“Plimus has been doing processing for criminals for a while,” McCoy said. “Most of it seems to have been on the criminal-to-criminal side of payments.”
BlueSnap did not immediately respond to requests for comment. I will update this story in the event that they do.
As with the $9.84 scheme, this latest round of phony charges appears tied to an affiliate marketing scheme for “online learning” (hence, the “Weblearn” notation on victims’ credit card statements). One site that’s connected to the Weblearn scheme is onlinelearningaccess.com, which actually includes commented-out code hidden in its HTML content stating that “the charge will appear on your credit card as WebLearn8884612032.”
That same site is closely tied to a network of other flimsy affiliate learning systems, including greatweblearning.com, jnselearning.com, and learnonlinemembers.com. As we can see from the checkout page at onlinelearningaccess.com, the base price of the “system” is $8.83, but different checkout totals can be achieved ($11.08 and $10.78, e.g.) simply by selecting different items to add to your shopping cart.
Unfortunately, these types of schemes are as old as the Internet, and will be with us as long as there are companies willing to engage in so-called “high-risk” credit card processing — handling transactions for things like online gaming, rogue Internet pharmacies, fake antivirus software, and counterfeit/knockoff handbags and jewelry.
There is an entire series on the sidebar of this blog called “Pharma Wars,” which chronicles the exploits of perhaps the most infamous high-risk processor of all time — a Russian company called ChronoPay and its now-imprisoned CEO. While ChronoPay was most known for processing payments for spam-advertised pill shops and fake antivirus affiliate programs, it also was caught up in a micropayment scheme that for years put through bogus, sub-$10 transactions on consumers credit cards (usually for some kind of software or ebooks program).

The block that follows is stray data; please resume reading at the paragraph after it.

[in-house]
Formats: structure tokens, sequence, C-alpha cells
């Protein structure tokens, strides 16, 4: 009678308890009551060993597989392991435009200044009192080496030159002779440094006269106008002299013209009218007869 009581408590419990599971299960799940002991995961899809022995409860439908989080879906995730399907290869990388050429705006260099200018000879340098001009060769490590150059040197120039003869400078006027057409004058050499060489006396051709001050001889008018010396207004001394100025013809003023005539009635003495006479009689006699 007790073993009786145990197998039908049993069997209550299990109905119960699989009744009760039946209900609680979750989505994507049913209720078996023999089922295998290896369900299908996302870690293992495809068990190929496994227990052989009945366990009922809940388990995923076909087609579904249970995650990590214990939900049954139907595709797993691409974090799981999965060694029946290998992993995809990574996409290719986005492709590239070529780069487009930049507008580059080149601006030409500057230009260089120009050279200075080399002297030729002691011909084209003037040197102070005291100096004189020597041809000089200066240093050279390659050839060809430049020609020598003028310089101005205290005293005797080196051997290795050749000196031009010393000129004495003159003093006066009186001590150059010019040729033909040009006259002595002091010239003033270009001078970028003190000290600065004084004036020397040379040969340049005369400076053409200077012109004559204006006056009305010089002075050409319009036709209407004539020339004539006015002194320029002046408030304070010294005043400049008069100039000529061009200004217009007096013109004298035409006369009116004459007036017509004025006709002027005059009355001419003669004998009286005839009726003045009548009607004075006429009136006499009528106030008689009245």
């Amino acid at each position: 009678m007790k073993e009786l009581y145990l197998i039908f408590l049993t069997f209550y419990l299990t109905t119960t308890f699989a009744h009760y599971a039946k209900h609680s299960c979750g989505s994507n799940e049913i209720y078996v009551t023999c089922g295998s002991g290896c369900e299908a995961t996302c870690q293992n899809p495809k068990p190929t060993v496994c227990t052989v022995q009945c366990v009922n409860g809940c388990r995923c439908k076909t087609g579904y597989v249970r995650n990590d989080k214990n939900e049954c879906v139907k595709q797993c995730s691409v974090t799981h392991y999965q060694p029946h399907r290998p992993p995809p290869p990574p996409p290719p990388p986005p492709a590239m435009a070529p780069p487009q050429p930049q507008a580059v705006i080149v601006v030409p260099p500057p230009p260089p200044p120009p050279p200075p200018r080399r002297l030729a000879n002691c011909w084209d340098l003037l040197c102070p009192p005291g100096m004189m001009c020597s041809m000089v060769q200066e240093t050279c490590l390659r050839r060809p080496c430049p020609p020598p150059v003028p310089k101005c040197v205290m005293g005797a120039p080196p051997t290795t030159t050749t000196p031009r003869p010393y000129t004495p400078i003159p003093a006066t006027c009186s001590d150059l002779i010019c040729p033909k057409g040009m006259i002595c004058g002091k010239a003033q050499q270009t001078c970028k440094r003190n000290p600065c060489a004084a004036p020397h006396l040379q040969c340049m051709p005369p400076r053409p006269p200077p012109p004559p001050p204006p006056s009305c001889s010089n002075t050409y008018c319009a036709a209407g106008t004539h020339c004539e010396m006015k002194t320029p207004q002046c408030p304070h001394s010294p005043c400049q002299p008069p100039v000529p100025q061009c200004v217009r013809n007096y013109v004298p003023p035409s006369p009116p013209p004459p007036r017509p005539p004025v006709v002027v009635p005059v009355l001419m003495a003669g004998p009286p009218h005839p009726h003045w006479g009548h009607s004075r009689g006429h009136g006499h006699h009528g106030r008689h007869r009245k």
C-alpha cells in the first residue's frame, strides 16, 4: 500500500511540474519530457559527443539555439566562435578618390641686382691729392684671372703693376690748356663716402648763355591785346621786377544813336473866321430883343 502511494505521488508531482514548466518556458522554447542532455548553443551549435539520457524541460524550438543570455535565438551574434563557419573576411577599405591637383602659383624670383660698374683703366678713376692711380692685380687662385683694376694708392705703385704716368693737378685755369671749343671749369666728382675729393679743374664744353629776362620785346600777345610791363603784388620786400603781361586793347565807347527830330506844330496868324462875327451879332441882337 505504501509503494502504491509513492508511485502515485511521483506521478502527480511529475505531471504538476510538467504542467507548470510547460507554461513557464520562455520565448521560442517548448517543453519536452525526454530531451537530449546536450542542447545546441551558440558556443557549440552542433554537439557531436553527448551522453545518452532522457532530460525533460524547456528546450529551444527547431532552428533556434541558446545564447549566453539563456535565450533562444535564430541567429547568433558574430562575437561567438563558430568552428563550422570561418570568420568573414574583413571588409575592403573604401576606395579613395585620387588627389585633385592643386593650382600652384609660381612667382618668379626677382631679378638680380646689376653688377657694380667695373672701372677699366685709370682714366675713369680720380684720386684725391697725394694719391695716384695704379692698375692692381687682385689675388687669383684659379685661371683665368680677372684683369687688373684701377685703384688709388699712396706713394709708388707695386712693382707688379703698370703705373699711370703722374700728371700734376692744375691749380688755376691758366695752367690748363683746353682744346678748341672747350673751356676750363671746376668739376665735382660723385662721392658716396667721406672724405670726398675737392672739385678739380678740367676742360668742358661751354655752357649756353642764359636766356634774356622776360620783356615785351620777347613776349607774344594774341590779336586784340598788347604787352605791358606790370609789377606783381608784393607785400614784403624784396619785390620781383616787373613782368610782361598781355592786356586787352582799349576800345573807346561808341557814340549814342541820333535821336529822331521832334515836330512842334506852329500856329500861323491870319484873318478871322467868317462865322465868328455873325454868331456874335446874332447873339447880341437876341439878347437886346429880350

If you see charges like these or any other activity on your credit or debit card that you did not authorize, contact your bank and report the fraud immediately. I think it’s also a good idea in cases like this to request a new card in the odd chance your bank doesn’t offer it: After all, it’s a good bet that your card is in the hands of crooks, and is likely to be abused like this again.
Update: I heard back from BlueSnap CEO Ralph Dangelmaier, who said BlueSnap terminated the merchant 10 days before my story ran. Dangelmaier said he believes the merchant in question was a legitimate affiliate program that got hacked. BlueSnap vetted the merchant before allowing it onto its payment network, and even purchased the affiliate learning program. He acknowledged, however, that it was indeed unusual that the affiliate program doesn’t appear to have been marketed on the Internet to attract real-life affiliates.
“We think one happened is one of their affiliates got hacked into and might have done something wrong,” Dangelmaier said. “As soon as we saw suspicious transactions, we refunded any customer payments we thought were tied to those. We went out and bought the product ahead of time as part of our due diligence and we actually used it. It was an online training tool. We’re working very closely with the acquiring banks, Visa and the authorities to try to help.”